Over the past few years, he has been working closely with Omar Alsaadi and Mouhanad Kabbani, owners of Pita Chip, which Ben affectionately and with all respect calls the “Chipotle of shawarma” with food he describes as “out of control” good. The handheld, Middle Eastern to-go food from the small and growing chain based in Philadelphia sounds amazing as he describes it.
“It has everything to do with how the space is carved. I want people to interact with the structure even if they don’t know they are doing it.”
For their endeavor, Alsaadi and Kabbani wanted the feel of being out on the street brought inside a restaurant. “So, I literally pushed the boundaries of the space,” says Ben. Literally. He bought a shipping container, disassembled it, and reconstructed and retrofitted the massive metal structure inside the Pita Chip on the campus of Drexel University; he added 200-year old chestnut and a 15-foot city streetscape mural to complete the design. “I love putting a lot of heavy steel in restaurants and then softening it with wood. That’s kinda’ my thing. It feels right – crispy-and-chill in a relationship with soft, inanimate warmth. Then, if the food is really good, it just marries perfectly.”
Ben is married to English teacher Desiree Samberg, and the couple lives just outside of Lancaster City with their two boys, Sam and Remy. He’s a Lancaster native. After graduating from Lancaster Country Day School, Ben accepted a full scholarship to Temple University to study architecture, a time dotted with spats of self-exploration. He lived and studied briefly in Japan where he gained much of his “material culture” through wabi-sabi, which is Anglicized to mean the art of imperfection combined with acceptance and understanding of aesthetic sensibility. “It’s an earthen-borne architectural language where the material itself, even though it is inanimate, still has a spirit. Depending on how you put two materials together can change that spirit,” Ben explains.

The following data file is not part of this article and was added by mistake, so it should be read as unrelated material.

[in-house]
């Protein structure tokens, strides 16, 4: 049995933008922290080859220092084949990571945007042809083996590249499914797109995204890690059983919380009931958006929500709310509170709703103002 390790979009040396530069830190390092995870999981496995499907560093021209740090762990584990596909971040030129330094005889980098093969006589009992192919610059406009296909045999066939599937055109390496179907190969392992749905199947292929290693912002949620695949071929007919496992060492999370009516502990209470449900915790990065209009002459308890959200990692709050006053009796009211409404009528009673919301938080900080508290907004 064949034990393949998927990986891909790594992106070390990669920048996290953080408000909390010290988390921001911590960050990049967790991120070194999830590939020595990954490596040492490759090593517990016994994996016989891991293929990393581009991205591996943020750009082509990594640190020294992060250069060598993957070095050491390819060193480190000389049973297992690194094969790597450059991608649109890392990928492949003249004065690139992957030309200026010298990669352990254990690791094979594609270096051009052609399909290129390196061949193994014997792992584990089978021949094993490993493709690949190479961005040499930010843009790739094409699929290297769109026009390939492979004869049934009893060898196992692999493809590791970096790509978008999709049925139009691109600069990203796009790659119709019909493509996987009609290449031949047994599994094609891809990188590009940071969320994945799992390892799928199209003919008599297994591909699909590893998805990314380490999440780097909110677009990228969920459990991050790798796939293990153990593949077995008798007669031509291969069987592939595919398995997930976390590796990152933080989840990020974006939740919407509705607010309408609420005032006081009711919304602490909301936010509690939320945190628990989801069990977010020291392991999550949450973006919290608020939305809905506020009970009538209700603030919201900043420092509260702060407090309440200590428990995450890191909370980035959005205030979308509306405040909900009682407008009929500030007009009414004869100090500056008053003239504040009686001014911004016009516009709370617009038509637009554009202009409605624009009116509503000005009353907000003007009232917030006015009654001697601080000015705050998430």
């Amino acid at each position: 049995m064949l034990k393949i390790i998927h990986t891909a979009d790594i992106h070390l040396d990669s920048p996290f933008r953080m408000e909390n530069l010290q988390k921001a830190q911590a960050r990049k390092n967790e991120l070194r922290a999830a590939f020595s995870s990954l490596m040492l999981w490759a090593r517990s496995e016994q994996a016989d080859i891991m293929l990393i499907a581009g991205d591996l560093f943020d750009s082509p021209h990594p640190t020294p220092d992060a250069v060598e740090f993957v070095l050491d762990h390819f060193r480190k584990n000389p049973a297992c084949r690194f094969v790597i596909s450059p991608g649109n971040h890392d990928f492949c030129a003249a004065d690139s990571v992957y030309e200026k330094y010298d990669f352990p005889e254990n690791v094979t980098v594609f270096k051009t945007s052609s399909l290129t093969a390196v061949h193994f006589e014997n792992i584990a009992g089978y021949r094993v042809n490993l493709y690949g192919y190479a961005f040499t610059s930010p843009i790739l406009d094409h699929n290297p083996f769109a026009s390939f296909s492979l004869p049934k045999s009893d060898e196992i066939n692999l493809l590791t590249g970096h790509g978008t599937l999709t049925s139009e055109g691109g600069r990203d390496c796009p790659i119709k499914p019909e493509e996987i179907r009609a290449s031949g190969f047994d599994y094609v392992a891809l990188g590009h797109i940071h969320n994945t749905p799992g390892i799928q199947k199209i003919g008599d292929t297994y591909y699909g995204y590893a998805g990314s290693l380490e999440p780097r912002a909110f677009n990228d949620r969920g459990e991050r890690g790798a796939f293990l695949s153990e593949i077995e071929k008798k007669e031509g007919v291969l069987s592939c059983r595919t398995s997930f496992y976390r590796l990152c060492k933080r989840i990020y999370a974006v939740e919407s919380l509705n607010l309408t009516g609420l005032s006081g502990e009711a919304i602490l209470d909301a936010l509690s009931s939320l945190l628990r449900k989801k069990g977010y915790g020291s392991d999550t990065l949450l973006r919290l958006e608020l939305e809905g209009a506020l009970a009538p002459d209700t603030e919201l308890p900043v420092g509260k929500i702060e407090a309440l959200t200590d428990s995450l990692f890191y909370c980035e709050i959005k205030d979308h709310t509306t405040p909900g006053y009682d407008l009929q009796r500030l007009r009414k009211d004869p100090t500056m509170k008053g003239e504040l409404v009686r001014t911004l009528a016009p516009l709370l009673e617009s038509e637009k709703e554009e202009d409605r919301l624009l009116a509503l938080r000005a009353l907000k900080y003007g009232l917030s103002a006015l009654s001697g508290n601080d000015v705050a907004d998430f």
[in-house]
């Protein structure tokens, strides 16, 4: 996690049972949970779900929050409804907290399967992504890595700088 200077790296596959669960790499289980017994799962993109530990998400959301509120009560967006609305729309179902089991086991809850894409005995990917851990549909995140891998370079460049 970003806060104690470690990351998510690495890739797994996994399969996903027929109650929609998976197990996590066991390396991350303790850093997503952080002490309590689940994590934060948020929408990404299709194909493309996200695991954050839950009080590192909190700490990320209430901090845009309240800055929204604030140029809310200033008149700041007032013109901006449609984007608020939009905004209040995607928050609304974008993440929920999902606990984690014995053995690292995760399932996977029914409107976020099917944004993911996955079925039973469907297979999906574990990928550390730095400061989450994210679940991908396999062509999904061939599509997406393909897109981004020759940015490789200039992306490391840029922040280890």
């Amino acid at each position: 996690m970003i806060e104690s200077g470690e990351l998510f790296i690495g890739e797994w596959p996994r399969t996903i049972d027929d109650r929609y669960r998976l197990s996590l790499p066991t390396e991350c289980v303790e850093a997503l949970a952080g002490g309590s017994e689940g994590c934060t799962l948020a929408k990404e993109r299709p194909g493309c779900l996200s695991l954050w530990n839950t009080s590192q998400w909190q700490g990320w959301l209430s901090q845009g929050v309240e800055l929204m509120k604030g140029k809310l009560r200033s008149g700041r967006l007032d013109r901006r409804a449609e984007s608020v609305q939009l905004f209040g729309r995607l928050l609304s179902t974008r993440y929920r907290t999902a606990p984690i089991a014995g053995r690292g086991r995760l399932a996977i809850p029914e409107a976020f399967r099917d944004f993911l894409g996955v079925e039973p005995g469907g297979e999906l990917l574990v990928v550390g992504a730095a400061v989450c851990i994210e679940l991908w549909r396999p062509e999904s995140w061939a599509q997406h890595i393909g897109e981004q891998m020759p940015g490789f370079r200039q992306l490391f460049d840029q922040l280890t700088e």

At one point he dropped out of Temple to become a photographer and was accepted at the Corcoran School of the Arts & Design in Washington D.C. But, architecture called him back. He graduated with honors, moved to Chicago to study furniture making, and eventually came back to Lancaster County. He knew he needed to gain hands-on knowledge about the business of architecture and went to work for several local firms.
“I could see the Lancaster art scene was starting to get hot. This was around ’06-07. All of a sudden, I’m helping build the convention center,” he recalls. “And, I knew I wanted to have my own practice.”
After a brief stint building and designing for Tait Towers, Ben started Lancaster Architectural Works. Soon he was running his own firm and a construction company. His first restaurant – Gran Sabor Latino – is located at 120 N. Franklin Street in Lancaster.
He’s scaled back to a one-man show, but as we talk, his phone is ringing nonstop. He’s in demand. While most of his work takes him to Philly and New York, Lancastrians will get a better glimpse of Ben’s style when The Double C opens in December.
For more information, visit lancasterarchitecturalworks.com.